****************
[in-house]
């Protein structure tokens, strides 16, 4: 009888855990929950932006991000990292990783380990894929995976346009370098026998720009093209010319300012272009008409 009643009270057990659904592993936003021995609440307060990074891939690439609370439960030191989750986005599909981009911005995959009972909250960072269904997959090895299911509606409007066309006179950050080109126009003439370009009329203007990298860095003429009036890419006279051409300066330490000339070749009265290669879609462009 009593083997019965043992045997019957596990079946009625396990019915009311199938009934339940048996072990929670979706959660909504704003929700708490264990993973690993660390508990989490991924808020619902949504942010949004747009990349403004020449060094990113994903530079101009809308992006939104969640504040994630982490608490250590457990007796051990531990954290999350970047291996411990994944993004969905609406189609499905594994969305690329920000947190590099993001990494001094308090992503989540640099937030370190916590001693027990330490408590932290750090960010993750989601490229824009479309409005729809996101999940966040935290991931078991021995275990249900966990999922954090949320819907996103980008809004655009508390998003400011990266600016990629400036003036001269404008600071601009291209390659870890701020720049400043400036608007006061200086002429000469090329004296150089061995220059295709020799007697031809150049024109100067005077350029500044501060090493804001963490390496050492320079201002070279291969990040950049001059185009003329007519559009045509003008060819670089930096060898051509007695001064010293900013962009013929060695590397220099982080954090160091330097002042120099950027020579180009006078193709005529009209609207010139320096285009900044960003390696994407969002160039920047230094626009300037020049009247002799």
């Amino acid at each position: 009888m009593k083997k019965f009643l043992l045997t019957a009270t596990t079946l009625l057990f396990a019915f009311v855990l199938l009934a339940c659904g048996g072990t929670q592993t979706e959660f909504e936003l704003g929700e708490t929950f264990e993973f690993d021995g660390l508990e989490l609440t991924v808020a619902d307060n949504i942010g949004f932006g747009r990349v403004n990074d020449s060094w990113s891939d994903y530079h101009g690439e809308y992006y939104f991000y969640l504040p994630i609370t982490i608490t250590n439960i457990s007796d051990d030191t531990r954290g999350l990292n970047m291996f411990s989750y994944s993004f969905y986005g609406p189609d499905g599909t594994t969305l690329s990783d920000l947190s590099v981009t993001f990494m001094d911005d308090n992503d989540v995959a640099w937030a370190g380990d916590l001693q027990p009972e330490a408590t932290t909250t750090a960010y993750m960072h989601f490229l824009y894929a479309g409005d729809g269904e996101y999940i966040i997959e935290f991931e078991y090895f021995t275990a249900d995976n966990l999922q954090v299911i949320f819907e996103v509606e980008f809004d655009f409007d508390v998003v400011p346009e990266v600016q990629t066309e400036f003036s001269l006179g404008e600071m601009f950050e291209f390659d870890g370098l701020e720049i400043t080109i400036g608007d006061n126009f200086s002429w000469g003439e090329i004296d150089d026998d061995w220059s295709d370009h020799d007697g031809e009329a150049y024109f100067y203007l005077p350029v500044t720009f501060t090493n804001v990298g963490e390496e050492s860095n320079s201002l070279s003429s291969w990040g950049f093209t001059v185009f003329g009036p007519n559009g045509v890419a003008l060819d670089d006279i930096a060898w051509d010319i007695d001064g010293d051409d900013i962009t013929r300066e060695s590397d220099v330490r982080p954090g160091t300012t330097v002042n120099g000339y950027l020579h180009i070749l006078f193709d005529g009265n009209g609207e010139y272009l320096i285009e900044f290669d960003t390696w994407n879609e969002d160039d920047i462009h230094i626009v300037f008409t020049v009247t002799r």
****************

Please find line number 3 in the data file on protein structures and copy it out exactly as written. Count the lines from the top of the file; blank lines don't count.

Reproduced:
């Amino acid at each position: 009888m009593k083997k019965f009643l043992l045997t019957a009270t596990t079946l009625l057990f396990a019915f009311v855990l199938l009934a339940c659904g048996g072990t929670q592993t979706e959660f909504e936003l704003g929700e708490t929950f264990e993973f690993d021995g660390l508990e989490l609440t991924v808020a619902d307060n949504i942010g949004f932006g747009r990349v403004n990074d020449s060094w990113s891939d994903y530079h101009g690439e809308y992006y939104f991000y969640l504040p994630i609370t982490i608490t250590n439960i457990s007796d051990d030191t531990r954290g999350l990292n970047m291996f411990s989750y994944s993004f969905y986005g609406p189609d499905g599909t594994t969305l690329s990783d920000l947190s590099v981009t993001f990494m001094d911005d308090n992503d989540v995959a640099w937030a370190g380990d916590l001693q027990p009972e330490a408590t932290t909250t750090a960010y993750m960072h989601f490229l824009y894929a479309g409005d729809g269904e996101y999940i966040i997959e935290f991931e078991y090895f021995t275990a249900d995976n966990l999922q954090v299911i949320f819907e996103v509606e980008f809004d655009f409007d508390v998003v400011p346009e990266v600016q990629t066309e400036f003036s001269l006179g404008e600071m601009f950050e291209f390659d870890g370098l701020e720049i400043t080109i400036g608007d006061n126009f200086s002429w000469g003439e090329i004296d150089d026998d061995w220059s295709d370009h020799d007697g031809e009329a150049y024109f100067y203007l005077p350029v500044t720009f501060t090493n804001v990298g963490e390496e050492s860095n320079s201002l070279s003429s291969w990040g950049f093209t001059v185009f003329g009036p007519n559009g045509v890419a003008l060819d670089d006279i930096a060898w051509d010319i007695d001064g010293d051409d900013i962009t013929r300066e060695s590397d220099v330490r982080p954090g160091t300012t330097v002042n120099g000339y950027l020579h180009i070749l006078f193709d005529g009265n009209g609207e010139y272009l320096i285009e900044f290669d960003t390696w994407n879609e969002d160039d920047i462009h230094i626009v300037f008409t020049v009247t002799r």